[German Version] The MauMau struggle was an uprising by the economically disadvantaged African population who were widely without political rights against the British colonial system in Kenya. The conflict arose in the late 1940s around the issue of land division. The MauMau movement (a term
MauMau in Harlem? The U.S. and the Liberation of Kenya is a well-documented study, in which Gerald Horne examines the role that individual Americans, African American organizations, British government and trade unions, and the United States government played in the liberation of Kenya. It is a
Henry Muoria (1914-97), self-taught journalist and pamphleteer, helped to inspire Kenya's nationalisms before Mau Mau. The pamphlets reproduced here, in Gikuyu and English, contrast his own originality with the conservatism of Jomo Kenyatta, Kenya's first President. The contributing editors introduce Muoria's political context, tell how three remarkable women sustained his families' life; and remember him as father. Courageous intellectual, political, and domestic life here intertwine.
generally seen as intended to protect the state from exposure of its villainy. In the present reading of three texts—depicting Malawi under the rule of H. Kamuzu Banda, Ethiopia under the Derg and Kenya over a time-span from the “MauMau” 2 revolt until the 2007 elections—the focus is on the nature and
- pathetic to indigenous political movements. Hence with the MauMau rebellion, in the 1950s, the KKEA was outlawed. THE KIKUYU KARING'A EDUCATION ASSOCIATION (KKEA) arose out of the turmoil created by a missionary ban on female cir- cumcision among the Kikuyu of Central Province of Kenya in 1929. This ban
The term 'recent' or 'new' covers novels and some short fiction published between 1980 and 1995, a period characterized by growing pessimism about the state of affairs in both East and West Africa. The section on South Africa deals more narrowly with the 1985-95 watershed marking the end of official apartheid and the beginning of reconstruction. The three sections aim at giving a coherent picture of the main directions in production, highlighting three main centres of interest, Nigeria, Kenya, and the Republic of South Africa, although some novelists from neighbouring countries are also considered (such as Kofi Awoonor from Ghana, Nuruddin Farah from Somalia, and M.G. Vassanji and Abdulrazak Gurnah from Tanzania).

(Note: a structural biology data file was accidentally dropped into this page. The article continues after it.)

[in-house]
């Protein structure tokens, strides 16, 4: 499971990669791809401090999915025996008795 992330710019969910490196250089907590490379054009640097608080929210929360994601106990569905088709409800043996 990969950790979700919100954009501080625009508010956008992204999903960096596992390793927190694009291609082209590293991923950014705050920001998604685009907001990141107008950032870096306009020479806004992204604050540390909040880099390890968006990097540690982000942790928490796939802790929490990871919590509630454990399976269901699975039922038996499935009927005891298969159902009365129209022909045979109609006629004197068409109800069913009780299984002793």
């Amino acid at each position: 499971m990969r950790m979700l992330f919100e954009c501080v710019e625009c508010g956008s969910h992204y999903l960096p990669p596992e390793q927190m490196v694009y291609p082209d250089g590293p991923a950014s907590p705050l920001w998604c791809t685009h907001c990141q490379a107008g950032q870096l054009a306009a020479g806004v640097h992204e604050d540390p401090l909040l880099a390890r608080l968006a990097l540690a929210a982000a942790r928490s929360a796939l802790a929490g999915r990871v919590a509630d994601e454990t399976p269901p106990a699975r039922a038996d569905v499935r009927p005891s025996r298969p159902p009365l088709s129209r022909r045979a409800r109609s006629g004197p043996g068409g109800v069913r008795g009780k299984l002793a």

The evaluations conducted in the three sections lead to the emergence of a number of common themes, in particular the writers' predilection for topicality, the role of the past, and the controversy over the idea of the nation. Central themes also include the role of women in fending for themselves, both in rural and in urban environments. A further major theme is the role of the past (the Nigerian civil war; the Mau Mau period in Kenya; the revisiting of slavery; the refurbishing of myth; the questioning of historical reconstructions). The preoccupation of the West, East, and South African novel with the idea and ideal of the 'nation' is explored, particularly in the context of migrancy, hybridity, and transculturalism characterizing the anglophone diaspora.
The volume is aimed at literary scholars and students and, more generally, readers of fiction seeking an introduction to contemporary literary developments in various parts of sub-Saharan anglophone Africa. No categorical distinction is drawn between 'popular' and 'high' literature. Though still selective and not intended as an exhaustive catalogue, the present survey covers a large number of titles. Rather than resorting to broad and ultimately somewhat abstract thematic categories, the contributors endeavour to keep control over this mass of material by applying a 'micro-thematic' taxonomy. This approach, well-tested in the tradition of literary studies within France, groups works analytically and evaluatively in terms of such categories as actional motifs, plot-frames, and sociologically relevant locations or topics, thereby enabling a clearer focus on the dynamics of preoccupation and tendency that form networks of affinity across the fiction produced in the period surveyed.
the Italian invasion of Ethiopia in 1935, the MauMau Uprising, and Defiance Campaign in Kenya and South Africa respectively in the 1950s, and the independence of many nations in 1960 were important in...
Bibliographic entry in Chapter 27: Race, Gender, and Culture in U.S. Foreign Relations | Race authorMeriwether, James H.imprintChapel Hill: University of North Carolina Press, 2002.annotationThe author argues that key events such as the Italian invasion of Ethiopia in 1935, the MauMau Uprising